I’ve been trying to enter corrections to the Coptic section of my book. Unfortunately all I got from the translator was *paper* corrections. I don’t know the Coptic alphabet. Worse still, I’m working with Bohairic, using the Alphabetum unicode font, rather than the commoner Sahidic unicode fonts. What am I to do?
Luckily we live in the age of the web. Here’s what I have done.
Firstly, look at the Wikipedia Coptic alphabet page. This has a really useful table, which shows and names all the letters with images. But it also has two columns which actually use a unicode font. Naturally these appear as squares, invalid characters.
So what I did then was copy and paste the whole table into a Word document. The unicode characters remained invalid, mostly — hey, my default font is Times New Roman and it doesn’t contain these.
Then I selected the two columns in Word and changed the font to Alphabetum. And … magically I got a whole load of Coptic unicode characters, all labelled, displayed at 18pt:
Now what I can do is use these characters, and just copy and paste them, one by one. Yes, I still don’t know the alphabet. But I can compare the letter types against the images, against the word document. For small amounts of Coptic, it works.
It would work for Sahidic as well, of course — just use a different font than Alphabetum.
But … the translator talks about “supralinear strokes” whatever these may be. The Wikipedia article is silent on these.
I have found a page on Coptic unicode input that does discuss these things. You can enter any unicode character using charmap. So:
Here are the choices made for the punctuation and diacritics used in modern printing of Coptic texts:
- normal English punctuation (comma, period, question mark, semicolon, colon, hyphen) uses the regular Unicode codepoints for punctuation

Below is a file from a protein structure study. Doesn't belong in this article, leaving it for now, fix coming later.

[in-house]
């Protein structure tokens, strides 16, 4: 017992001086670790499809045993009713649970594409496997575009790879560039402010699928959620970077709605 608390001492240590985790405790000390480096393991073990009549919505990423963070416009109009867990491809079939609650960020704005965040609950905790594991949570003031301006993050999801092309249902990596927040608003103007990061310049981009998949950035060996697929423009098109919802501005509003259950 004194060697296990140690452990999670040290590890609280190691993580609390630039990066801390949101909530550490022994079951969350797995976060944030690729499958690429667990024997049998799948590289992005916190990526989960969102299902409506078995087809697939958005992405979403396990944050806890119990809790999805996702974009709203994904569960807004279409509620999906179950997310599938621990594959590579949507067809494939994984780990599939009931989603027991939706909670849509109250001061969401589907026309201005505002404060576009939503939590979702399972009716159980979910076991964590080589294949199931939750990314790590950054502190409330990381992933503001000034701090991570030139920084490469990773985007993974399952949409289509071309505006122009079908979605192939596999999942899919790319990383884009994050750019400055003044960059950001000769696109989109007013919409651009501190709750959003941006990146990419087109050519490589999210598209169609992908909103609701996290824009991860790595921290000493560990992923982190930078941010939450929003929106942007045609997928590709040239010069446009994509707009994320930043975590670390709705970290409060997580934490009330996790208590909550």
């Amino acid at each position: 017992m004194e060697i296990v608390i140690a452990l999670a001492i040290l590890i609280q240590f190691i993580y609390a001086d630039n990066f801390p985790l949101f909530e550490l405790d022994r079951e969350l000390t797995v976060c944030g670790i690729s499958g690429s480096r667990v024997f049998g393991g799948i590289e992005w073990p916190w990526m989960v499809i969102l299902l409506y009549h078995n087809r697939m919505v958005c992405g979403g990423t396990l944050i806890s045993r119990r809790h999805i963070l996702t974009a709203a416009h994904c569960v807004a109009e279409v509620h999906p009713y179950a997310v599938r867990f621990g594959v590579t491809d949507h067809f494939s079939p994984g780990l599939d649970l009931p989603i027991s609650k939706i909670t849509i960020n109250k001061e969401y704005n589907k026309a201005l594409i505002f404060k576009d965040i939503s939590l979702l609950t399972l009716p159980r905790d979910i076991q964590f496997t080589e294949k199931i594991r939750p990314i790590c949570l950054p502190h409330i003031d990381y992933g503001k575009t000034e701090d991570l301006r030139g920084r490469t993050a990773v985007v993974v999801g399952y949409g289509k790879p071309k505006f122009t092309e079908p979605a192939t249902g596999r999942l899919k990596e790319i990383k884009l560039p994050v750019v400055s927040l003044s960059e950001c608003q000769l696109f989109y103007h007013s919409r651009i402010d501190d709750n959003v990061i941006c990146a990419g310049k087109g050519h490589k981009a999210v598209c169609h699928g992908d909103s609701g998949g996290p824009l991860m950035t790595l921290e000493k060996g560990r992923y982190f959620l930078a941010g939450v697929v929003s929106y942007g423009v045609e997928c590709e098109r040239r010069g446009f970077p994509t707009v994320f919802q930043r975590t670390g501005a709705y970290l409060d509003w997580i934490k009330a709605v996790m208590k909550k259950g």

- dicolon: standard colon U+003A
- middle dot: U+00B7
- en dash: U+2013
- em dash: U+2014
- slanted double hyphen: U+2E17
Combining diacritics (codepoints applied after that of the character they modify):
- combining overstroke: U+0305
- combining character-joining overstroke (from middle of one character to middle of the next): U+035E
- combining dot under a letter: U+0323
- combining dot over a letter: U+0307
- combining overstroke and dot below: U+0305,U+0323
- combining acute accent: U+0301
- combining grave accent: U+0300
- combining circumflex accent (caret shaped): U+0302
- combining circumflex (curved shape) or inverted breve above: U+0311
- combining circumflex as wide inverted breve above joining two letters: U+0361
- combining diaeresis: U+0308
It is easier to enter Coptic Unicode characters if one has a customized keyboard, but it is also possible to enter any four-digit hexadecimal codepoint that you know using particular utilities in Mac OS X or Windows. … In Word for Windows, you can type a four-digit code (or a five-digit code) directly into your document and then type ALT-x, which converts the code to the character.
And there we are.
The same page also gives a Coptic unicode keyboard for Windows XP, but that’s for people who know what they are doing.